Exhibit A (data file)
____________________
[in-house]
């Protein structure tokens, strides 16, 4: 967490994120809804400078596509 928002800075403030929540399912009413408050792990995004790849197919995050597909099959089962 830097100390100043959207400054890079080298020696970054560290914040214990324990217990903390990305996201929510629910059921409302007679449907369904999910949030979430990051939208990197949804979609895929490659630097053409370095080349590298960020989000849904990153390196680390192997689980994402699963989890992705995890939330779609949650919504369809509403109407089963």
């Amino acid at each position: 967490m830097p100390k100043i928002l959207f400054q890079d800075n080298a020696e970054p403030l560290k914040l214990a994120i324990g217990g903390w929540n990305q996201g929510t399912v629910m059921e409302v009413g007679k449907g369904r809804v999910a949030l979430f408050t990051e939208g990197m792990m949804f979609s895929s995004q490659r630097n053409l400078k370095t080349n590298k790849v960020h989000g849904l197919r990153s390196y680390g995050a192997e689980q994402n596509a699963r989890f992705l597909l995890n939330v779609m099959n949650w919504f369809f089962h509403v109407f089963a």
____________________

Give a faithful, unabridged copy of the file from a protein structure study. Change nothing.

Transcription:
[in-house]
């Protein structure tokens, strides 16, 4: 967490994120809804400078596509 928002800075403030929540399912009413408050792990995004790849197919995050597909099959089962 830097100390100043959207400054890079080298020696970054560290914040214990324990217990903390990305996201929510629910059921409302007679449907369904999910949030979430990051939208990197949804979609895929490659630097053409370095080349590298960020989000849904990153390196680390192997689980994402699963989890992705995890939330779609949650919504369809509403109407089963």
């Amino acid at each position: 967490m830097p100390k100043i928002l959207f400054q890079d800075n080298a020696e970054p403030l560290k914040l214990a994120i324990g217990g903390w929540n990305q996201g929510t399912v629910m059921e409302v009413g007679k449907g369904r809804v999910a949030l979430f408050t990051e939208g990197m792990m949804f979609s895929s995004q490659r630097n053409l400078k370095t080349n590298k790849v960020h989000g849904l197919r990153s390196y680390g995050a192997e689980q994402n596509a699963r989890f992705l597909l995890n939330v779609m099959n949650w919504f369809f089962h509403v109407f089963a």